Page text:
• Profits — Centers for Medicare and Medicaid Services projects that from 2012 to 2022, annual expenditures on prescription drugs will grow by 75 percent to $455 billion. Outpatient prescription drugs will account for about 9 percent of total health care spending. By 2022, the ACA is expected to add an additional $15.3 billion in annual drug expenditures.
  • Insurance coverage — Individuals with insurance are more likely to use prescription drugs than those without insurance. The ACA requires non-grandfathered health plans to include prescription drugs as one of the “essential health benefits,” and all forms of birth control must be covered without cost-sharing. Over the next few years, rebates and discounts will also be available to certain Medicare Part D beneficiaries. This influx of insured individuals has resulted in a rise in prescription drug spending.
The Consolidation of Insurance Companies

During the economic boom of the 1990s, competition among insurance carriers and managed care companies was fierce. In order to gain market share, many large insurance companies acquired smaller, weaker firms and kept their rates low in order to stay competitive. This practice has taken its toll, leading to dips in profitability and stock prices for a number of large insurance carriers. Now, those companies that have survived are faced with much less competition and are committed to returning to profitability, which has ultimately resulted in increased rates for employers and contributed to greater cost-sharing for employees.

The Weakening of the Managed Care System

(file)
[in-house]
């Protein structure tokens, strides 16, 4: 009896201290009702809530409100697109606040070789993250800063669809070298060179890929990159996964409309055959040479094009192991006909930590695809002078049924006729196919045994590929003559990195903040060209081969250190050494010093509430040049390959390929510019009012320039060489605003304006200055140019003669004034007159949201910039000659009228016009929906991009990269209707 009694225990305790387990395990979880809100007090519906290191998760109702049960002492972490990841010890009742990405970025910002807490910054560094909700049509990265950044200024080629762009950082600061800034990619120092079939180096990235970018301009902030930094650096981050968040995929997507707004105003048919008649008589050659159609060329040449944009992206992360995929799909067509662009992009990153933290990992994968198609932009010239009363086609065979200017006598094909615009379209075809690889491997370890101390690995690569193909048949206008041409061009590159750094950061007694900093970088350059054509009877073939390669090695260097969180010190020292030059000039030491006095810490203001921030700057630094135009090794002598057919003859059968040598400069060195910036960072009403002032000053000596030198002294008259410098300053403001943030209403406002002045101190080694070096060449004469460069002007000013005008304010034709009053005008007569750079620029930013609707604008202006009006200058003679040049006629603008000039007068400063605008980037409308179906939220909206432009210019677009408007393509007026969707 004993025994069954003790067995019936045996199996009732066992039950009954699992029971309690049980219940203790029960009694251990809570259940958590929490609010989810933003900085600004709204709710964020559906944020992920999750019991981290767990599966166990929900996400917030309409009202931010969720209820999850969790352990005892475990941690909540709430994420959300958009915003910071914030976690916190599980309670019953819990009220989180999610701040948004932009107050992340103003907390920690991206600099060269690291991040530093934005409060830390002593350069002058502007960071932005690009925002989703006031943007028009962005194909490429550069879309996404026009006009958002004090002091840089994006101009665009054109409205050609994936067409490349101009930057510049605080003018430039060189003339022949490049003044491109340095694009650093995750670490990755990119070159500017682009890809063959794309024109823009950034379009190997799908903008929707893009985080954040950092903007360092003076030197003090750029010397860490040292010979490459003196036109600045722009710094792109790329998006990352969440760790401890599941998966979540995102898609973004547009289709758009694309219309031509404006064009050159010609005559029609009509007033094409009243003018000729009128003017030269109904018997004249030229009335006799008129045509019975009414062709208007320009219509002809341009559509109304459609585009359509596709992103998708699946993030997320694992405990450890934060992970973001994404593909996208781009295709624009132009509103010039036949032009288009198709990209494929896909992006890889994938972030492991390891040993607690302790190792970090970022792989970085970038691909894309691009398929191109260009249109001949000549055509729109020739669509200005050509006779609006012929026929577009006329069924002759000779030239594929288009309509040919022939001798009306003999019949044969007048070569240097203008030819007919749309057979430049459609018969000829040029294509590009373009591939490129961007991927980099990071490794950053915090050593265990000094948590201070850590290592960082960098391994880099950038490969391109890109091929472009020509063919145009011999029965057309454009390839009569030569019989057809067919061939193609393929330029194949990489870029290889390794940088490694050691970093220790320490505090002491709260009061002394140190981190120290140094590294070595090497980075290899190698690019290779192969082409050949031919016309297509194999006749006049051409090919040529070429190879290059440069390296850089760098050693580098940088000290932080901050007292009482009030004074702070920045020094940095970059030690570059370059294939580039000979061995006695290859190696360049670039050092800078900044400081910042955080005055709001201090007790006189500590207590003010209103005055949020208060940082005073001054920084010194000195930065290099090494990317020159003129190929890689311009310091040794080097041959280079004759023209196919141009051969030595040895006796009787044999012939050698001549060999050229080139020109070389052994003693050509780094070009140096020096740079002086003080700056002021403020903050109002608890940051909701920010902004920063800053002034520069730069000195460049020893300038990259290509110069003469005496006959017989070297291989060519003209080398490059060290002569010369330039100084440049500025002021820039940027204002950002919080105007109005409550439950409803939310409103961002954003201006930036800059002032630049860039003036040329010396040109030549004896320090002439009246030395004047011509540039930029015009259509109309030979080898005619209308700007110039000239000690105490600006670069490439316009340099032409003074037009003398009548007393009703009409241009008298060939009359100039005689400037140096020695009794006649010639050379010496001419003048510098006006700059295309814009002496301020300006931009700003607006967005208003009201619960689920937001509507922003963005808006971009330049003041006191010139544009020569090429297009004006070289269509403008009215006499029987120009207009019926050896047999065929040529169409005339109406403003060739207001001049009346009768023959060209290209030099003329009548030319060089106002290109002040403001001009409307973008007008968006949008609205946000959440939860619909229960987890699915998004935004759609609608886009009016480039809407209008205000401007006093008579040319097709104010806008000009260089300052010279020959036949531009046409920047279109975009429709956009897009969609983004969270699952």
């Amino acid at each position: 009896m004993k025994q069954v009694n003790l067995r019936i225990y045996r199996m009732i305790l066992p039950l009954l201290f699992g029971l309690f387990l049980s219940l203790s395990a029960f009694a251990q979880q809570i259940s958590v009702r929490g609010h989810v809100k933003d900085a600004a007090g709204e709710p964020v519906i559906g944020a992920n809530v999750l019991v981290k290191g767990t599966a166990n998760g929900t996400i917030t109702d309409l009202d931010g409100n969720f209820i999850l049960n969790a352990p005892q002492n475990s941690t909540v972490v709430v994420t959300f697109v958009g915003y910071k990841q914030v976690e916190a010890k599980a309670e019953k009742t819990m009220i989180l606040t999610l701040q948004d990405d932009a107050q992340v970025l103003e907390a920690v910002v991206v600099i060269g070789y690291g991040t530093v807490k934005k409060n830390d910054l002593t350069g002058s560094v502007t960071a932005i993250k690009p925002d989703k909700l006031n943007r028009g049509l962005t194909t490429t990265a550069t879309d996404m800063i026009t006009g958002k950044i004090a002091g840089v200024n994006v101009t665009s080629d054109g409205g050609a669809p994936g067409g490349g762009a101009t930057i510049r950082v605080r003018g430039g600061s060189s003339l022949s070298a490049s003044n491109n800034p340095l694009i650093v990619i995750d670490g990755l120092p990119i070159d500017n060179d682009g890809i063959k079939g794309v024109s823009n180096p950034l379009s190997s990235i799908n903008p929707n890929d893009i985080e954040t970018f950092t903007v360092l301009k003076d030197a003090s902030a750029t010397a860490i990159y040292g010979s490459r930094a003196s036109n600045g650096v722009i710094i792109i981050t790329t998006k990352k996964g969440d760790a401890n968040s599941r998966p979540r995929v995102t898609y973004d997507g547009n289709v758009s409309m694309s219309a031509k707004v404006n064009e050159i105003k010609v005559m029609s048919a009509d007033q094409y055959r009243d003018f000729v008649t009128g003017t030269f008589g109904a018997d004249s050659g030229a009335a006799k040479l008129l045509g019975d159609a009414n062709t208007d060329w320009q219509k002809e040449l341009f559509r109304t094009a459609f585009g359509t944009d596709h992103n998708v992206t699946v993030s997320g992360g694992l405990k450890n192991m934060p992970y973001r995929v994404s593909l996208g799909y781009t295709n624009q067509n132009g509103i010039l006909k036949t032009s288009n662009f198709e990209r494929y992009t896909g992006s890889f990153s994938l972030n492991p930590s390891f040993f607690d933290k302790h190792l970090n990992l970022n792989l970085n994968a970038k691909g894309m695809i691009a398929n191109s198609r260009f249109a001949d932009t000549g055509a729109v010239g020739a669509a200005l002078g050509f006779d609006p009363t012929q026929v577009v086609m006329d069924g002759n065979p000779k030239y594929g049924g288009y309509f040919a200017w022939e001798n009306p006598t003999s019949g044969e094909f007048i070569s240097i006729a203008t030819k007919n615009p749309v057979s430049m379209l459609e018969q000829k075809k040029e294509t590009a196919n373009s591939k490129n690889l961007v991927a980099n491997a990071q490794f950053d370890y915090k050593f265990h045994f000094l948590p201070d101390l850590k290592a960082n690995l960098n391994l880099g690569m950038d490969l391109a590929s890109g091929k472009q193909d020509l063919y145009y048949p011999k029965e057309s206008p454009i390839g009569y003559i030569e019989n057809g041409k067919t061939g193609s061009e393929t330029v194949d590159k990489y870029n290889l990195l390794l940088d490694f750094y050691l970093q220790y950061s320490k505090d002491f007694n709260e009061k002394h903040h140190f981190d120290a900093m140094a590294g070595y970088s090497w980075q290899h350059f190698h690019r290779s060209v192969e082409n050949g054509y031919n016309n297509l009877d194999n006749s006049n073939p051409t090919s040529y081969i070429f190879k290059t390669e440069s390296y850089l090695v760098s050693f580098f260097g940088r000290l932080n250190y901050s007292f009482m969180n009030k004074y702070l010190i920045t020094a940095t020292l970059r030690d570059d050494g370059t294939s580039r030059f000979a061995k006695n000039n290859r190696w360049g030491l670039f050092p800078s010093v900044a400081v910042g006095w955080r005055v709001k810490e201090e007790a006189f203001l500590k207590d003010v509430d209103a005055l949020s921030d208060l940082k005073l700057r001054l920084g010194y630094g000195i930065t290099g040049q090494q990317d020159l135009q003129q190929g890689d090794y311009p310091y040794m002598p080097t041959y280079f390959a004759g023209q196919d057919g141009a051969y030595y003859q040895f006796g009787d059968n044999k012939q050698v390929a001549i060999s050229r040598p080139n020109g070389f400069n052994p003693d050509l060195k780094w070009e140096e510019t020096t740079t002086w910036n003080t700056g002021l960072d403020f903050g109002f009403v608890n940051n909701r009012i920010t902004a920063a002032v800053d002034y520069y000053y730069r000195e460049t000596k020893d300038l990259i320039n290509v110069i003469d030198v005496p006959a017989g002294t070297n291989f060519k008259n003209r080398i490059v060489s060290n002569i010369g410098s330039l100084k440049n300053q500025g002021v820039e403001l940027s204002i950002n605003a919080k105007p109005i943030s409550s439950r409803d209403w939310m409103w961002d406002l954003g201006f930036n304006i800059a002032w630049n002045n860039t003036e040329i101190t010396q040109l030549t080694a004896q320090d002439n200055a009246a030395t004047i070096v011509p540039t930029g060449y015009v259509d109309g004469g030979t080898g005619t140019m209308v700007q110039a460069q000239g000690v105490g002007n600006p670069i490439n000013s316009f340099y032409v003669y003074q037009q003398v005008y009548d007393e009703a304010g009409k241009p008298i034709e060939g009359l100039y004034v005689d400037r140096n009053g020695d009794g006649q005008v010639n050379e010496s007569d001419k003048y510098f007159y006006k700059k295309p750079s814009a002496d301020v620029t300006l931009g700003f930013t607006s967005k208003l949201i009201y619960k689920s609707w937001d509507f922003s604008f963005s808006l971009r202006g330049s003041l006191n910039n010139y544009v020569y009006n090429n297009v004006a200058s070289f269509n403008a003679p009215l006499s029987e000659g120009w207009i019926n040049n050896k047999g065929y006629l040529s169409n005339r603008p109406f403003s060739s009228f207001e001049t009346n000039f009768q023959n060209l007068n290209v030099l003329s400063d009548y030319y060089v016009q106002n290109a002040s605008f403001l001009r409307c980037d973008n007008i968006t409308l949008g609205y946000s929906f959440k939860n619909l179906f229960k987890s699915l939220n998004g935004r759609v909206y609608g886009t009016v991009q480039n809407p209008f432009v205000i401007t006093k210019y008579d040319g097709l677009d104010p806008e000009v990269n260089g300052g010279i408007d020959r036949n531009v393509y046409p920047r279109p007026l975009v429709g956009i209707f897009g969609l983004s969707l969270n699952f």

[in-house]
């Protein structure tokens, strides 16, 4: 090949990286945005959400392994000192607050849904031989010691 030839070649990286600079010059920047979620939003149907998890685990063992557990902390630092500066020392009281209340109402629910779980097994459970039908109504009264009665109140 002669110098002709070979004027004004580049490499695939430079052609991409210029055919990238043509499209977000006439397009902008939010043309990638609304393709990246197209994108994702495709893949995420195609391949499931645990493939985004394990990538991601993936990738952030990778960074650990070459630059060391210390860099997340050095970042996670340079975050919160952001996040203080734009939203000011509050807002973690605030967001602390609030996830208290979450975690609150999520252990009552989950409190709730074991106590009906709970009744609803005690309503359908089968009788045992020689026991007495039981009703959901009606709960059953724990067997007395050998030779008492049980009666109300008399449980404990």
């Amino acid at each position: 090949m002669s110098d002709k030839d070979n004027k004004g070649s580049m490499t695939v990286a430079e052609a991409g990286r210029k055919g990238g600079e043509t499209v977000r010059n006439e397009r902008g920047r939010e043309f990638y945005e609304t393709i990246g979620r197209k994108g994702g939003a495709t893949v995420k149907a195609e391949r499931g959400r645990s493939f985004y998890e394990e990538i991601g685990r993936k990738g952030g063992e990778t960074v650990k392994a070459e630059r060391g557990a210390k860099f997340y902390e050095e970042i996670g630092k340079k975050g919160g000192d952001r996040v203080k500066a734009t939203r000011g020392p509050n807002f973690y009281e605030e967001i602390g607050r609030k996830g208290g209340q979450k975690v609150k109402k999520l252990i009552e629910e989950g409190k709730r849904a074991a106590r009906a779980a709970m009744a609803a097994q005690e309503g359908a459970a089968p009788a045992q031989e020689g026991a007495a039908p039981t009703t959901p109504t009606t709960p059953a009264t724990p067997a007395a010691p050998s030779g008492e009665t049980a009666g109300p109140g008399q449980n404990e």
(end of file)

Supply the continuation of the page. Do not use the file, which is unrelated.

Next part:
Also in the 1990s, employers began offering plans that allowed patients to see out-of-network doctors or those that had less strict referral processes through benefits, such as point-of-service (POS) plans. In addition, many employers making health plan purchase decisions focused on keeping employees happy by ensuring that most doctors in an area were in a chosen network, rather than choosing narrower networks with deeper discounts. All of this has led to a general weakening of the managed care system. With the level of premium increases over the last few years, many employers have backed away from offering such rich benefits, and instead have restricted networks to reduce costs.

Increased Utilization and Consumer Demand

Utilization of many health care services has risen over the last decade. A number of factors such as improvements in medical technology, the influence of managed care, elevated consumer awareness and demand, and a boost in the number of practicing physicians caused health services—like the number of surgical procedures and the number of prescription drugs dispensed—to rise significantly. Other services such as breast cancer screenings, immunizations for children, and diagnostic procedures like CT and MRI have also experienced sharp utilization increases.

What Does It All Mean?

Your employer, like others, is undoubtedly trying to determine how to keep increasing health plan rates from having a serious financial impact on both employees and the company. Many firms absorbed the increasing costs for years to avoid further burdening their employees. Now, most are realizing that they will have to pass portions of the costs on to employees in the form of higher premiums, or benefit designs that require them to pay more out-of-pocket for the medical services they use through increased coinsurance, copayments or deductibles.

 

Sources: National Coalition on Health Care, U.S. Census Bureau, Centers for Medicare and Medicaid Services, IMS Health, Express Scripts and U.S. Department of Health and Human Services.